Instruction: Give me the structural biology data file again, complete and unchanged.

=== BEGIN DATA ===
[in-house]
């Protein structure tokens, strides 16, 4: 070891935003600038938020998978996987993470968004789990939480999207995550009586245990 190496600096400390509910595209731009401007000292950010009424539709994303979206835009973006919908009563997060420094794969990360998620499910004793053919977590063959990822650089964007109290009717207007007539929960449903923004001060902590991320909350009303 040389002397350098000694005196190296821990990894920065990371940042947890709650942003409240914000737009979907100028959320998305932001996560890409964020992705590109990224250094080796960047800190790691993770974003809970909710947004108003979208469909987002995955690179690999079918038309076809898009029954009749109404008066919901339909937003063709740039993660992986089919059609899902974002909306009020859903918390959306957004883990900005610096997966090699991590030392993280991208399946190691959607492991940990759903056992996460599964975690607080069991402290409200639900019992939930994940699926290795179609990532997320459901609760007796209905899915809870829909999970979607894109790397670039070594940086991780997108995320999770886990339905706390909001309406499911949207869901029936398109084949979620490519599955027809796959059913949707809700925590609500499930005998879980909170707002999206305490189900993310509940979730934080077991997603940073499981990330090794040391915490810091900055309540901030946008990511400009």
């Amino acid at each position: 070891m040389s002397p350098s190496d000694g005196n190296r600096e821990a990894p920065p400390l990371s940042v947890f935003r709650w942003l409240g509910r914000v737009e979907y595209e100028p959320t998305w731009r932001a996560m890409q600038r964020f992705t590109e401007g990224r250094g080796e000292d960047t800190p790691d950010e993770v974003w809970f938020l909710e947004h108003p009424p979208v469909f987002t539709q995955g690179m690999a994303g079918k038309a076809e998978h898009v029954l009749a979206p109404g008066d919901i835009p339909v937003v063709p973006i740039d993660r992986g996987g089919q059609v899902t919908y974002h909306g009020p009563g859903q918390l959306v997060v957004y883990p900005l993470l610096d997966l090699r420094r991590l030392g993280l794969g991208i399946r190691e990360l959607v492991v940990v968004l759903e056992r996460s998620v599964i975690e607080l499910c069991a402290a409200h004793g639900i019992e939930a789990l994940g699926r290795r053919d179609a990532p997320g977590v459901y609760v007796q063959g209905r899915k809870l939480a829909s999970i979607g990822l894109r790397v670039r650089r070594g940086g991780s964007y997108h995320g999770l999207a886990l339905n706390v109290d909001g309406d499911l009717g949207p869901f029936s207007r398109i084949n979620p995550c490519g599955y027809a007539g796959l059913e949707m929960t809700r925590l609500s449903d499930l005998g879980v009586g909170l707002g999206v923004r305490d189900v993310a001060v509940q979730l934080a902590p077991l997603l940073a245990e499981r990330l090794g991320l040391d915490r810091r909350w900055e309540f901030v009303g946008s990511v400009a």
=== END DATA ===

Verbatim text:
[in-house]
């Protein structure tokens, strides 16, 4: 070891935003600038938020998978996987993470968004789990939480999207995550009586245990 190496600096400390509910595209731009401007000292950010009424539709994303979206835009973006919908009563997060420094794969990360998620499910004793053919977590063959990822650089964007109290009717207007007539929960449903923004001060902590991320909350009303 040389002397350098000694005196190296821990990894920065990371940042947890709650942003409240914000737009979907100028959320998305932001996560890409964020992705590109990224250094080796960047800190790691993770974003809970909710947004108003979208469909987002995955690179690999079918038309076809898009029954009749109404008066919901339909937003063709740039993660992986089919059609899902974002909306009020859903918390959306957004883990900005610096997966090699991590030392993280991208399946190691959607492991940990759903056992996460599964975690607080069991402290409200639900019992939930994940699926290795179609990532997320459901609760007796209905899915809870829909999970979607894109790397670039070594940086991780997108995320999770886990339905706390909001309406499911949207869901029936398109084949979620490519599955027809796959059913949707809700925590609500499930005998879980909170707002999206305490189900993310509940979730934080077991997603940073499981990330090794040391915490810091900055309540901030946008990511400009």
């Amino acid at each position: 070891m040389s002397p350098s190496d000694g005196n190296r600096e821990a990894p920065p400390l990371s940042v947890f935003r709650w942003l409240g509910r914000v737009e979907y595209e100028p959320t998305w731009r932001a996560m890409q600038r964020f992705t590109e401007g990224r250094g080796e000292d960047t800190p790691d950010e993770v974003w809970f938020l909710e947004h108003p009424p979208v469909f987002t539709q995955g690179m690999a994303g079918k038309a076809e998978h898009v029954l009749a979206p109404g008066d919901i835009p339909v937003v063709p973006i740039d993660r992986g996987g089919q059609v899902t919908y974002h909306g009020p009563g859903q918390l959306v997060v957004y883990p900005l993470l610096d997966l090699r420094r991590l030392g993280l794969g991208i399946r190691e990360l959607v492991v940990v968004l759903e056992r996460s998620v599964i975690e607080l499910c069991a402290a409200h004793g639900i019992e939930a789990l994940g699926r290795r053919d179609a990532p997320g977590v459901y609760v007796q063959g209905r899915k809870l939480a829909s999970i979607g990822l894109r790397v670039r650089r070594g940086g991780s964007y997108h995320g999770l999207a886990l339905n706390v109290d909001g309406d499911l009717g949207p869901f029936s207007r398109i084949n979620p995550c490519g599955y027809a007539g796959l059913e949707m929960t809700r925590l609500s449903d499930l005998g879980v009586g909170l707002g999206v923004r305490d189900v993310a001060v509940q979730l934080a902590p077991l997603l940073a245990e499981r990330l090794g991320l040391d915490r810091r909350w900055e309540f901030v009303g946008s990511v400009a």